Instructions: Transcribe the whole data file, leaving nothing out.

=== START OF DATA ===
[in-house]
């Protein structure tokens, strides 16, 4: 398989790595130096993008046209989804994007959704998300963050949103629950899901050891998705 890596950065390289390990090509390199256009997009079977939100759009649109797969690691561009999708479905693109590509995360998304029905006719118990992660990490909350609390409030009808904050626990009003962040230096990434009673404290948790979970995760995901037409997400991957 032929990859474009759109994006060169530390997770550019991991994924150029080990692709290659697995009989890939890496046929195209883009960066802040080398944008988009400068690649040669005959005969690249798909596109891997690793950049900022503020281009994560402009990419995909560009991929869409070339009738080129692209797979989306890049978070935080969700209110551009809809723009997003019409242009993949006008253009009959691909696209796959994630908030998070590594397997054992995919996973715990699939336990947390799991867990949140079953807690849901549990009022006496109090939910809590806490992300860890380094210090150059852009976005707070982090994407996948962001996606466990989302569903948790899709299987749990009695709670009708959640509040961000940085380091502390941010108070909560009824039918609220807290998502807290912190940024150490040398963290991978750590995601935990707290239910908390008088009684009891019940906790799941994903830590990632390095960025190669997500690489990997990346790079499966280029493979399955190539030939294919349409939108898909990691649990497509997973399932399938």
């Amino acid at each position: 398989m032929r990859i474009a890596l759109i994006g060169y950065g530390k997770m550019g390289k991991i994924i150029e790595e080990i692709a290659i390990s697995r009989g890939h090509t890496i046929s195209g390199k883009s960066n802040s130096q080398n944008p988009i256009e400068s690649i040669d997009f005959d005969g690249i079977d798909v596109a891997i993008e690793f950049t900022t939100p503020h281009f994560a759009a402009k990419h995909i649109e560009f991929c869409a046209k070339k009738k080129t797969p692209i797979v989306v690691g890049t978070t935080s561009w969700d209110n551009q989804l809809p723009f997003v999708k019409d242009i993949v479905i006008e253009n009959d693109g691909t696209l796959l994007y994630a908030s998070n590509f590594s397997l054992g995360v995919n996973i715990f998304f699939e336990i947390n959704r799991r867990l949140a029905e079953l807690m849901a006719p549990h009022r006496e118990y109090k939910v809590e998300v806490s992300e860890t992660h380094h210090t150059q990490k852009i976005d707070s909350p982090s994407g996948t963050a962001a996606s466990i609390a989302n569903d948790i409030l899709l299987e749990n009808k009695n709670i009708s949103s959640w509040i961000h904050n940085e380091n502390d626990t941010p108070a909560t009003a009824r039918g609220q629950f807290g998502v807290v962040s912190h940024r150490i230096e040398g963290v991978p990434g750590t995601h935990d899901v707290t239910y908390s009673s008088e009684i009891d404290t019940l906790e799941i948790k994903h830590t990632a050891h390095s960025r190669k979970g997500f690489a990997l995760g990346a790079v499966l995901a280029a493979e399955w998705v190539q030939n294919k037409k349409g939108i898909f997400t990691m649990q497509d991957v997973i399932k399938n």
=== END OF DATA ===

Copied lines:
[in-house]
């Protein structure tokens, strides 16, 4: 398989790595130096993008046209989804994007959704998300963050949103629950899901050891998705 890596950065390289390990090509390199256009997009079977939100759009649109797969690691561009999708479905693109590509995360998304029905006719118990992660990490909350609390409030009808904050626990009003962040230096990434009673404290948790979970995760995901037409997400991957 032929990859474009759109994006060169530390997770550019991991994924150029080990692709290659697995009989890939890496046929195209883009960066802040080398944008988009400068690649040669005959005969690249798909596109891997690793950049900022503020281009994560402009990419995909560009991929869409070339009738080129692209797979989306890049978070935080969700209110551009809809723009997003019409242009993949006008253009009959691909696209796959994630908030998070590594397997054992995919996973715990699939336990947390799991867990949140079953807690849901549990009022006496109090939910809590806490992300860890380094210090150059852009976005707070982090994407996948962001996606466990989302569903948790899709299987749990009695709670009708959640509040961000940085380091502390941010108070909560009824039918609220807290998502807290912190940024150490040398963290991978750590995601935990707290239910908390008088009684009891019940906790799941994903830590990632390095960025190669997500690489990997990346790079499966280029493979399955190539030939294919349409939108898909990691649990497509997973399932399938």
């Amino acid at each position: 398989m032929r990859i474009a890596l759109i994006g060169y950065g530390k997770m550019g390289k991991i994924i150029e790595e080990i692709a290659i390990s697995r009989g890939h090509t890496i046929s195209g390199k883009s960066n802040s130096q080398n944008p988009i256009e400068s690649i040669d997009f005959d005969g690249i079977d798909v596109a891997i993008e690793f950049t900022t939100p503020h281009f994560a759009a402009k990419h995909i649109e560009f991929c869409a046209k070339k009738k080129t797969p692209i797979v989306v690691g890049t978070t935080s561009w969700d209110n551009q989804l809809p723009f997003v999708k019409d242009i993949v479905i006008e253009n009959d693109g691909t696209l796959l994007y994630a908030s998070n590509f590594s397997l054992g995360v995919n996973i715990f998304f699939e336990i947390n959704r799991r867990l949140a029905e079953l807690m849901a006719p549990h009022r006496e118990y109090k939910v809590e998300v806490s992300e860890t992660h380094h210090t150059q990490k852009i976005d707070s909350p982090s994407g996948t963050a962001a996606s466990i609390a989302n569903d948790i409030l899709l299987e749990n009808k009695n709670i009708s949103s959640w509040i961000h904050n940085e380091n502390d626990t941010p108070a909560t009003a009824r039918g609220q629950f807290g998502v807290v962040s912190h940024r150490i230096e040398g963290v991978p990434g750590t995601h935990d899901v707290t239910y908390s009673s008088e009684i009891d404290t019940l906790e799941i948790k994903h830590t990632a050891h390095s960025r190669k979970g997500f690489a990997l995760g990346a790079v499966l995901a280029a493979e399955w998705v190539q030939n294919k037409k349409g939108i898909f997400t990691m649990q497509d991957v997973i399932k399938n």